Imagine the ladder’s gone

For years, we’ve read about the struggles of women in climbing the corporate ladder and reaching the top.  Much has been written about why it occurs and what we can do about it.  I offer a different view, namely that the whole notion of a career ladder is an assumption – a mythology – that can limit who and how we are in organizations.

When we assume that a ladder exists and that it’s the path to success – when we treat these assumptions as “truths” about “the way it is” — we can easily mistake ladder-climbing as our journey and a top rung as our goal. When that happens, we’re at risk for some costly tradeoffs.

  • When we disagree with those higher up, do we speak openly and authentically or do we tow the party line?
  • When the ladder narrows, do we embrace others as collaborators or jockey around them as competitors?
  • If someone else gets the promotion, do we genuinely revel in her success or silently resent her ascendance over our own?
  • As we near the top, do we become more inventive and willing to risk since we have the authority, or more cautious and politically correct since we have more to lose?

From one perspective, ladder-climbing is a guy’s game with guys’ rules and values [guys love rank and status]. It’s not a “bad” game; it’s just not our game. So when we buy the ladder myth and its trappings, we risk diminishing the value of our own strengths: our abilities to form and sustain supportive, collaborative networks, to nurture people’s spirits and their capacity to contribute to the well-being of others, to know and stay grounded in what’s most meaningful to those we serve.

When I call career ladder assumptions a mythology, I mean that they’re just metaphors and stories we create to help explain something we observe and don’t understand. We can let them define our world–by insisting that a ladder exists and that we’ve been shut out of the top rungs by forces beyond our control–or we can choose a different metaphor [like lattices or webs of inclusion] and different stories about making meaningful connections and contributions in our own powerful ways.

Chris, one of my former clients, does the latter. She got into management by pursuing what fascinated her. Curiosity and high energy, not the organization chart, were her barometers. She nurtured and moved with ease through multiple networks of colleagues, linking people and ideas, developing anyone who wanted to grow, and earning the respect and authority that come from connecting with others in meaningful ways. Because of her curiosity and connections, she picked up on trends and opportunities that others missed. By not confusing meaningful work with ladder climbing, her career “path” resembled adventurous wandering rather than a linear shot up the rungs.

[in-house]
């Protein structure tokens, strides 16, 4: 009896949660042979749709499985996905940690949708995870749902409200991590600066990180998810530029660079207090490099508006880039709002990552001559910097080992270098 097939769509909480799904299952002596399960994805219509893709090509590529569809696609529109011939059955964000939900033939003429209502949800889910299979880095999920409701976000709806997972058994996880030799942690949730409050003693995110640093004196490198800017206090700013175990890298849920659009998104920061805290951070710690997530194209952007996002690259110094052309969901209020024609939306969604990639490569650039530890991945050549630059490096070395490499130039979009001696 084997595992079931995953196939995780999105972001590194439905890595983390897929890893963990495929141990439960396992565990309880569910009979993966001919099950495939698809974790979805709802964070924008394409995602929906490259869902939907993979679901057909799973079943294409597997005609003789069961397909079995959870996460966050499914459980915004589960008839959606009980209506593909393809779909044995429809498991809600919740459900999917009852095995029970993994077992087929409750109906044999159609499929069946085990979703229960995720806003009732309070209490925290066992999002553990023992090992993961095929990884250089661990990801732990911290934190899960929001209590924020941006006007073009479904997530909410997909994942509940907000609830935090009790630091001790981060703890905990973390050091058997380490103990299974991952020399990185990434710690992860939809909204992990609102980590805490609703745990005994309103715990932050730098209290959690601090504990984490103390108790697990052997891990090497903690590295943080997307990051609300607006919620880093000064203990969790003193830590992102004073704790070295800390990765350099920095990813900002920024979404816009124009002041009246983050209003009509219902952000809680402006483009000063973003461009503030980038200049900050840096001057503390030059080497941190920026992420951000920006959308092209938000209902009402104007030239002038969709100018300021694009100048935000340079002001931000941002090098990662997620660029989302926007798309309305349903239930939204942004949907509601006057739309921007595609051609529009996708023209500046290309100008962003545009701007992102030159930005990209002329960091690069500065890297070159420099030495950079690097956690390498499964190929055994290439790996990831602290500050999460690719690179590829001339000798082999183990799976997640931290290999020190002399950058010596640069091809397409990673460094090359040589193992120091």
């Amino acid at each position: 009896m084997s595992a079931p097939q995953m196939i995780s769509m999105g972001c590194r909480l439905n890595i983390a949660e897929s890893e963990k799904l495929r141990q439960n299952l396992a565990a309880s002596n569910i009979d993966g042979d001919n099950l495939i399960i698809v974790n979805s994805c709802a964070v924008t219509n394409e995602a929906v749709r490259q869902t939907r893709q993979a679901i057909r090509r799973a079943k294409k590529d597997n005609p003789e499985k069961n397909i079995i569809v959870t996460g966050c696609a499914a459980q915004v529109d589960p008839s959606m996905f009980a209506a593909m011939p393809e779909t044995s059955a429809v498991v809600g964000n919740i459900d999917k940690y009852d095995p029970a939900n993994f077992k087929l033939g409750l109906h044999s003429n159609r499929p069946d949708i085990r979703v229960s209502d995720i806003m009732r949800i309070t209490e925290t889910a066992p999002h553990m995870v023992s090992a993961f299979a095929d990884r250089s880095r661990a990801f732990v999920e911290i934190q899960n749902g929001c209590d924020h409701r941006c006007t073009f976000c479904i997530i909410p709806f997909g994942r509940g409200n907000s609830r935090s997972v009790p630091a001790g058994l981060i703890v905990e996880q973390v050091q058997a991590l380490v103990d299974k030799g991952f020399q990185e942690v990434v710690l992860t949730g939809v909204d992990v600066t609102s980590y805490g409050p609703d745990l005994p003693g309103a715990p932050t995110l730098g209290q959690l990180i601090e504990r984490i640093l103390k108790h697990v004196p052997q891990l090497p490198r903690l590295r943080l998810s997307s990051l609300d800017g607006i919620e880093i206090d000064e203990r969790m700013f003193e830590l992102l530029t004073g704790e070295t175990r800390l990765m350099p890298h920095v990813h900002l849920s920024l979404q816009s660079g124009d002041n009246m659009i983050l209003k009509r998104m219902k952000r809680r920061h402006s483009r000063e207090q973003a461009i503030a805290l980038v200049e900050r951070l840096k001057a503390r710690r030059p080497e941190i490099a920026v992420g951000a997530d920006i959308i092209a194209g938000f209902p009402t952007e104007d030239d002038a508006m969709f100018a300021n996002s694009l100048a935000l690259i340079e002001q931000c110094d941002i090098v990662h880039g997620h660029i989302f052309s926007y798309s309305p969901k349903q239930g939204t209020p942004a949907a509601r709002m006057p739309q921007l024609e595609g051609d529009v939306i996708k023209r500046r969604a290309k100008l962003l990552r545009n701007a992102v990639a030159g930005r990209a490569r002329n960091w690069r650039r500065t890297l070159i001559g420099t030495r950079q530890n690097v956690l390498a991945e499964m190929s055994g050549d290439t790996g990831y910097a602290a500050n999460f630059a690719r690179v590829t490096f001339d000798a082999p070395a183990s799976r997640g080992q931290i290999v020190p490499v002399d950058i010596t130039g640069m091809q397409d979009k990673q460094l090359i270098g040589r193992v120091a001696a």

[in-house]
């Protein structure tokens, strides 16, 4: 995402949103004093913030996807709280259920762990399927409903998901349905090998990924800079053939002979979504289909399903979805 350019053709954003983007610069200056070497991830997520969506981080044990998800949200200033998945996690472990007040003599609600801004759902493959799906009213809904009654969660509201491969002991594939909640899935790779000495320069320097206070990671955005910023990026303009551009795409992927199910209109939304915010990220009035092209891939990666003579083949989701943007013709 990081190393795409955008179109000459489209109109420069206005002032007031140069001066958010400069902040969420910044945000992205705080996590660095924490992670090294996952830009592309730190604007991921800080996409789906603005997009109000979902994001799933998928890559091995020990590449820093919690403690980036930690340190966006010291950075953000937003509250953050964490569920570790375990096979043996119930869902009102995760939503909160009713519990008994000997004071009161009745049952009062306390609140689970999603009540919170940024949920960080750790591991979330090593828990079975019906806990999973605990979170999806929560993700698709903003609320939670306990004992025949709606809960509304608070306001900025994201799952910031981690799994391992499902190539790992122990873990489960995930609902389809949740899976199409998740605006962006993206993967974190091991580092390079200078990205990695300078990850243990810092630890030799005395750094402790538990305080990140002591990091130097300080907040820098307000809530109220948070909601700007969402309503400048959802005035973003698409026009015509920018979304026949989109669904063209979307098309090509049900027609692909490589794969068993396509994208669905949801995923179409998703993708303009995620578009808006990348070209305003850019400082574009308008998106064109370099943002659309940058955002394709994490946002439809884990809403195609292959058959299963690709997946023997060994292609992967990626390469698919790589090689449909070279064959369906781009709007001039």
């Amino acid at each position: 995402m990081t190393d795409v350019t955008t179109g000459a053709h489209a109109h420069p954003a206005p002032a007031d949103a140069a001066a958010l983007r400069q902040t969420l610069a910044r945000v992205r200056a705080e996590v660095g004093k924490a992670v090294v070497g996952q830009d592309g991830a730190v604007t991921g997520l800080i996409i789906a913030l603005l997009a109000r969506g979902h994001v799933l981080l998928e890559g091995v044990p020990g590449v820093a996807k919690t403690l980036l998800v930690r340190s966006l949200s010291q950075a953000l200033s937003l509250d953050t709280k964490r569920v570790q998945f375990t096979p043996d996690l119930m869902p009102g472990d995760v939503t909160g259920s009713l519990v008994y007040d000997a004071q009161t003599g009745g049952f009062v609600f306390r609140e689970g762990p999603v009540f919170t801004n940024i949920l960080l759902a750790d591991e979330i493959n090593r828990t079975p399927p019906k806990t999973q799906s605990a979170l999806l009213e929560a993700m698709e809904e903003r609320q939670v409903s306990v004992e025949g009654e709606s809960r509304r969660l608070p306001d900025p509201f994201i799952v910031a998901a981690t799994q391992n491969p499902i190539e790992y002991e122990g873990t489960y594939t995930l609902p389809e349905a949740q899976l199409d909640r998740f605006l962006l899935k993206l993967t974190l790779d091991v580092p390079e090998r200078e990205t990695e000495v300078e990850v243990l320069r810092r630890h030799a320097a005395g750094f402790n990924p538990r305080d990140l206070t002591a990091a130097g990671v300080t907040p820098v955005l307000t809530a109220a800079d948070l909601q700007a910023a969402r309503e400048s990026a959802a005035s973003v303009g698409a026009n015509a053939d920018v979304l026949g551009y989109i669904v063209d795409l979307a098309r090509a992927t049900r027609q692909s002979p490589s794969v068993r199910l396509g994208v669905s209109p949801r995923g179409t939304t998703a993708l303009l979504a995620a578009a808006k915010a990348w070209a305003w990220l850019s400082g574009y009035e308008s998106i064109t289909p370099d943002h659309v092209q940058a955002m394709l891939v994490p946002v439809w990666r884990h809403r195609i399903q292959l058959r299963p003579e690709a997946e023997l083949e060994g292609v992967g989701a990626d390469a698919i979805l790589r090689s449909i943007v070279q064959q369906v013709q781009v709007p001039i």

Since the ladder myth is powerful and pervasive, when Chris measured her career by it, she quickly slid into self-criticism. “I’ve had no strategy,” she said on more than one occasion. Yet she does have a strategy: the strategy of following her heart and of tirelessly pursuing meaningful work and relationships. When she’s pulled into the myth, she comes up short. When she puts the myth aside, she knows that making a difference is more important than making it to the “top.”

Because Chris’s career has been less goal-directed than her colleagues’, and more intuitive, growth-centered, and relationship-based, it has made her one of the most valuable, trusted, and sought-after executives in her organization. Because of her genuineness, people seek her counsel, confide in her, and invite her to join their teams. Because the ladder doesn’t matter in her world, she finds opportunities others don’t see.

So if you’re stuck on the ladder and feeling low, try on the notion that it’s just a myth, a story that is limiting rather than expanding your options. Create a different story, beginning with what’s really, deeply important to you. Speak with courage from the heart. Have the compassion to celebrate everyone’s successes. Co-create with others the kind of work environment you want by inviting everyone to bring more of who and how they are to those they serve.  Model the way. And don’t let myths of making it hold you back.

Add Your Comments

Disclaimer
Your email is never published nor shared.
Tips

You may use these HTML tags and attributes: <a href="" title=""> <abbr title=""> <acronym title=""> <b> <blockquote cite=""> <cite> <code> <del datetime=""> <em> <i> <ol> <ul> <li> <strong>

Ready?
Required
Required